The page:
Our tongues are meant to praise God and build up one another, but we use these unruly members to curse God and to cut up one another. These things ought not to be.
You and I are that man in the story. The Lord Jesus himself would restore us, he would reconcile us to God and, in himself, to one another. He would restore us to communion, communication with God and one another. So he comes to open us up, to open our minds and hearts, to open our ears and our lips. Jesus finds a way to communicate with the man, and he quietly and authoritatively commands, “Ephatha, Be opened.” The man is restored, whole again, both hearing and speaking. And the Gospel ends fittingly with both the proclamation and praise of Jesus, which even our Lord’s pleading cannot quell.
That is the Gospel, that in Christ, we may truly be opened up to this communion with God and with one another. But I want you to think a little bit harder about those sweet and dear words. For how does Jesus heal this man? How can such simple words and touch achieve this? All of Christ’s miracles point us to his passion, to his saving death for us. There, Christ took on himself our sins, all our brokenness, and he suffered the aloneness of humanity, separated from God and neighbour, forsaken by all. He bore our griefs and sorrows and infirmities. So Jesus heals this man and us, by taking on himself the isolation and silence of sinful humanity. Psalm 38 speaks of Jesus’ suffering in soul and body: “As for me, I was like a deaf man, and heard not; and as one that is dumb, who doth not open his mouth.”
Jesus takes on himself our infirmities, the infirmities of the deaf and dumb man. He became deaf and dumb, that we might hear and speak. He was bound that we might go free, condemned that we might be forgiven. He died, that we might live. So we read in Isaiah, “He was oppressed, and he was afflicted, yet he opened not his mouth: he is brought as a lamb to the slaughter, and as a sheep before her shearers is dumb, so he openeth not his mouth.” It is by Jesus’ cross and passion, by his death, that we are reconciled to God, and in him, to one another. In Christ crucified, communication is restored. We have our communion in him, with him, and through him. It should be no wonder, for he is the Word made flesh, God’s own perfect and complete self-expression come in our humanity. In the mystery of our salvation, the Word himself becomes deaf and silent. The Life of the world dies, all for us.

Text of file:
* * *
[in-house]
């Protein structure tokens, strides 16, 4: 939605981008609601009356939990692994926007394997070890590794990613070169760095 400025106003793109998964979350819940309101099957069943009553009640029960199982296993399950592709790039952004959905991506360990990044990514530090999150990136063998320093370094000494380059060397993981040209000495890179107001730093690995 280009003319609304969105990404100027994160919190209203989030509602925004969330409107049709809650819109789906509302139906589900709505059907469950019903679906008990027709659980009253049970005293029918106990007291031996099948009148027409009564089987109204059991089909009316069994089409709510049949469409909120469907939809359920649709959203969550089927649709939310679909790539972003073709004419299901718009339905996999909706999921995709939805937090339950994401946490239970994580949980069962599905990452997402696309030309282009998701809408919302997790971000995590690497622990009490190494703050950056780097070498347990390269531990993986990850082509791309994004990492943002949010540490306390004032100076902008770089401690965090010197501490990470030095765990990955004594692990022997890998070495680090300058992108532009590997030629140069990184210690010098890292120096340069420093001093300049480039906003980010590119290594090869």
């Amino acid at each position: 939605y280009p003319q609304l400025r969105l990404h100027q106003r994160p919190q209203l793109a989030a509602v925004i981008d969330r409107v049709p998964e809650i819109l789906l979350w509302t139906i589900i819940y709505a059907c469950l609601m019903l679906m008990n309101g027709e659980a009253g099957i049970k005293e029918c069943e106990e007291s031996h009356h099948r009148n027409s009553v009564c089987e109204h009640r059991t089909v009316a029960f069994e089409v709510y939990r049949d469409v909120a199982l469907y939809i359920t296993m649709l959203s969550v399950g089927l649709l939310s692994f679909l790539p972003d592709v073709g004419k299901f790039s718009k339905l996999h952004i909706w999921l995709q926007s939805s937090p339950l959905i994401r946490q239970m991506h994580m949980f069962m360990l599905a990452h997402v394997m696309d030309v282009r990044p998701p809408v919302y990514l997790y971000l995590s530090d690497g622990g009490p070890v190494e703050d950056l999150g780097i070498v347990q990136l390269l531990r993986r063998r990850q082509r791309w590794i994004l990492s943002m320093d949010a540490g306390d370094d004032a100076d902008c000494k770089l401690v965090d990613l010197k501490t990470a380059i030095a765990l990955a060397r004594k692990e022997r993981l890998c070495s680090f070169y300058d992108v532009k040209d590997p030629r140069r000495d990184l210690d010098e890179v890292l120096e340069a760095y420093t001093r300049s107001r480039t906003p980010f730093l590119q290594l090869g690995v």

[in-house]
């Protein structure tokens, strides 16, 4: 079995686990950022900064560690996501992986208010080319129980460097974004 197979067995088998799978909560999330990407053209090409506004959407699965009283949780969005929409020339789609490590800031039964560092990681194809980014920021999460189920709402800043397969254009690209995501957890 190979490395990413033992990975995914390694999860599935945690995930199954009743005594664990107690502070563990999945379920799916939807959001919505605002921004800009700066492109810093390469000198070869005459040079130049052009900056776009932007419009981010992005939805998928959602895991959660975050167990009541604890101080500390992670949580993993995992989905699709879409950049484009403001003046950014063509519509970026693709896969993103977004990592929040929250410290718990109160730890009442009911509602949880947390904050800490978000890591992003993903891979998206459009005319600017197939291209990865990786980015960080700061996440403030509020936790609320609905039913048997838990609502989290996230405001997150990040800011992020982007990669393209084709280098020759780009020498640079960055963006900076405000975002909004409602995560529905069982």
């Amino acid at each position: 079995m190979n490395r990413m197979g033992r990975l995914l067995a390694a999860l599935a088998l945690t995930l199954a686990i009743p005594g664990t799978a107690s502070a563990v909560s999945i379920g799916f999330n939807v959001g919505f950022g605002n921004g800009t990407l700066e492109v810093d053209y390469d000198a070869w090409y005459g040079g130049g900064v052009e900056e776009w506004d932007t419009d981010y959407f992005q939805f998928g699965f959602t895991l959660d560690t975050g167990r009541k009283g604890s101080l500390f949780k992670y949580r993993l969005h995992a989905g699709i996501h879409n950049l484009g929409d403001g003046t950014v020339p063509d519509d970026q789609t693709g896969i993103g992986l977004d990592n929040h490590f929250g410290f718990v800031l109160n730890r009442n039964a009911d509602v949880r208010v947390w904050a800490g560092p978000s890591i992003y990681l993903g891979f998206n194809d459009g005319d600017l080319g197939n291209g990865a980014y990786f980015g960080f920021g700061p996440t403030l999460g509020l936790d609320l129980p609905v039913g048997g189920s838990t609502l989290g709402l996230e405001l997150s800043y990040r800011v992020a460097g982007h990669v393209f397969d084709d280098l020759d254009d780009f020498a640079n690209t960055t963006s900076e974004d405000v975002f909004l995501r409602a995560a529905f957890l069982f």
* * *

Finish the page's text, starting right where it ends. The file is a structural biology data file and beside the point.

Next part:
The Word speaks this word to you today: “Ephatha. Be opened!” That word is for you. Jesus Christ would take you aside, and he would be absolutely clear with you about your need, even pointing out to you your obvious need. And then he would point you to God, to his gracious will for your healing and restoration. And he would speak that same word to you, here, today. The word is to you and for you. Let him open you up. And then we may join them and say, “Praise be to thee, O Christ.” In the name of Jesus Christ then, Ephatha, that is, Be opened. + Amen.